Sophie completed a bachelor’s degree in history and a Master of Science in historic preservation at the University of Texas in Austin. She worked as a historian, architectural historian and project manager for a regional historic preservation consulting company and a national engineering firm. Her experience includes documenting and evaluating historic resources for community preservation planning projects and Section 106 compliance for multidisciplinary infrastructure projects.
Sophie expanded her professional skills as a sustainability consultant in the city of Austin’s Green Building program, where she consulted on new commercial developments and adaptive re-use projects to ensure the highest level of building and site performance. After moving to Kansas City, Sophie worked for FEMA’s Public Assistance Division, a grant program that supports rebuilding public buildings and infrastructure as part of disaster recovery operations. Her professional path has included exploring interests in public policy and the built environment, new urbanism and sustainability.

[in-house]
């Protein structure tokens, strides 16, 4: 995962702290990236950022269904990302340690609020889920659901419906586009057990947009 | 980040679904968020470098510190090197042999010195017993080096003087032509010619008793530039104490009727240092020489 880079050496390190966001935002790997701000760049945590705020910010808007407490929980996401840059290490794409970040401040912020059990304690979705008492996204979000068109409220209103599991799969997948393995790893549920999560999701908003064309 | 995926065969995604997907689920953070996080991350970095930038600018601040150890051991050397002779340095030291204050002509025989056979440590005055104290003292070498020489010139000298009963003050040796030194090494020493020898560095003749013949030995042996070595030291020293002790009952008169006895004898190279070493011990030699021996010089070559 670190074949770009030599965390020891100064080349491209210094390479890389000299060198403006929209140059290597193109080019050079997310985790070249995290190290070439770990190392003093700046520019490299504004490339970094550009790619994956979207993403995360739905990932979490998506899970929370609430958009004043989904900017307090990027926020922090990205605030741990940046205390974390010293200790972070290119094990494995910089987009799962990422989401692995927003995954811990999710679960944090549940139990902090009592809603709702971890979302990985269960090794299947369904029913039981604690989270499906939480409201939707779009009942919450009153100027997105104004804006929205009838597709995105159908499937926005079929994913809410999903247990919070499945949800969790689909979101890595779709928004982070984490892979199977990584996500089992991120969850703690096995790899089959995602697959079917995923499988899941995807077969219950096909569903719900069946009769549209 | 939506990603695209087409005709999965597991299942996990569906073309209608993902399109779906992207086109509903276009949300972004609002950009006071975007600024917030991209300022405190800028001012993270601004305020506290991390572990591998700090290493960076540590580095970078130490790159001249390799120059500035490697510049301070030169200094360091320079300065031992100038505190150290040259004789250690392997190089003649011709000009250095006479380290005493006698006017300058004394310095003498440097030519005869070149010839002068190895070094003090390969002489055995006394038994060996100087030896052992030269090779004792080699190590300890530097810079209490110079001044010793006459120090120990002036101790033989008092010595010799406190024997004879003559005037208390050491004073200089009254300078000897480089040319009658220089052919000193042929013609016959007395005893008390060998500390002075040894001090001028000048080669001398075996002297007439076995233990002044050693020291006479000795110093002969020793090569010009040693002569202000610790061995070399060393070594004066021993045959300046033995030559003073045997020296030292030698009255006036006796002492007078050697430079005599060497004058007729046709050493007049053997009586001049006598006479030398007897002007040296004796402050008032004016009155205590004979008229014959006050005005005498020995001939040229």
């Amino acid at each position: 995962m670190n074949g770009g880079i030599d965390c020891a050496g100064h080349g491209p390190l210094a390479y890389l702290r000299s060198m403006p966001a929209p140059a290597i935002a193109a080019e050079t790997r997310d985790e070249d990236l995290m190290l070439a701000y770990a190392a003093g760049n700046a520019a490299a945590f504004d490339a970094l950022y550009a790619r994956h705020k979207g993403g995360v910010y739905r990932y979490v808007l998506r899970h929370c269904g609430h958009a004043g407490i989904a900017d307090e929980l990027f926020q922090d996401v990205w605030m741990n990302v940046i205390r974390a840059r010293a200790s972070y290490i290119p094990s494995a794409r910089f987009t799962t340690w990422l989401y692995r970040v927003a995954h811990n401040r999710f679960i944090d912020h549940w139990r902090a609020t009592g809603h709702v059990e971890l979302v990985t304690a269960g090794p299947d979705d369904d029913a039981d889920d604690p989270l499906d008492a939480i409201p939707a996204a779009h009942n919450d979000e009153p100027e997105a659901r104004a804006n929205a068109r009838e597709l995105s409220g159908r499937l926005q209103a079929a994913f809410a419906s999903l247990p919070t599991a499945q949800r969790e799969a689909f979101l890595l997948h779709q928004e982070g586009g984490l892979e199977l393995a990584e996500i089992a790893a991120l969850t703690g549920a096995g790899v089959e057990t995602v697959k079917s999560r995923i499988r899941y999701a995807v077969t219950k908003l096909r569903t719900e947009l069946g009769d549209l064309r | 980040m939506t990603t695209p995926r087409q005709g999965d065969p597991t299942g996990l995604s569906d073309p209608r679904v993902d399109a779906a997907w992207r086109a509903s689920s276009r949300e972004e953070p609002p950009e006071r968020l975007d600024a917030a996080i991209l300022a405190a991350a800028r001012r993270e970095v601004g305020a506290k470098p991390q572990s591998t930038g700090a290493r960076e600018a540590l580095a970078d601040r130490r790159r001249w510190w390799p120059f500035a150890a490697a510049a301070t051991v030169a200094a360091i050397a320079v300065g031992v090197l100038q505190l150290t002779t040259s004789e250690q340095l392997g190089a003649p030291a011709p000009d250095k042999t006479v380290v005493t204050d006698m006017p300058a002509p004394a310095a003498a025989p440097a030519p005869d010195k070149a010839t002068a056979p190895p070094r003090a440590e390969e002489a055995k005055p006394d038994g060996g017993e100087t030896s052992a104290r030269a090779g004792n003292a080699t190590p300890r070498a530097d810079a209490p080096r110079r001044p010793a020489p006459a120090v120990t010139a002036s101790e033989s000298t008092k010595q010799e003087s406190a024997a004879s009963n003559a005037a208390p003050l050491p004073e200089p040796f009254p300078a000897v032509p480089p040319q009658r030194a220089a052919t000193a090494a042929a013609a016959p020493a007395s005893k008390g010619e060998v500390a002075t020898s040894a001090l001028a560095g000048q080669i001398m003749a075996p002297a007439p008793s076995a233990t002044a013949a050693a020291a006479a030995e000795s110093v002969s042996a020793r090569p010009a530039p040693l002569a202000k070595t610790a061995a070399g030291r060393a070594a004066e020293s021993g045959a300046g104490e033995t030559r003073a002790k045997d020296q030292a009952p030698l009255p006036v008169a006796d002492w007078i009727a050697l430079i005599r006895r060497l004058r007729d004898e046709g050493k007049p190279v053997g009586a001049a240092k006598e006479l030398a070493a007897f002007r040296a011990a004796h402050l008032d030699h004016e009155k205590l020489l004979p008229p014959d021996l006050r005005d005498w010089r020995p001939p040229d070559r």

Favorite historic building
I like urban settings that retain large-scale design elements with temporal and cultural dimensions that all respond to the natural environment. I love identifying those layers and how they interact to make a region distinctive. My favorite place right now is San Antonio, Texas, where that complex interaction is celebrated.
I am a preservationist because…
I think thoughtful historic preservation is an integral part of successful planning and land use. Utilizing embodied energy in historic buildings conserves resources while using existing infrastructure can encourage density. Plus, historic spaces can be dynamic and inspiring. Our favorite places often include historic settings that enhance quality of life and contribute to local economies.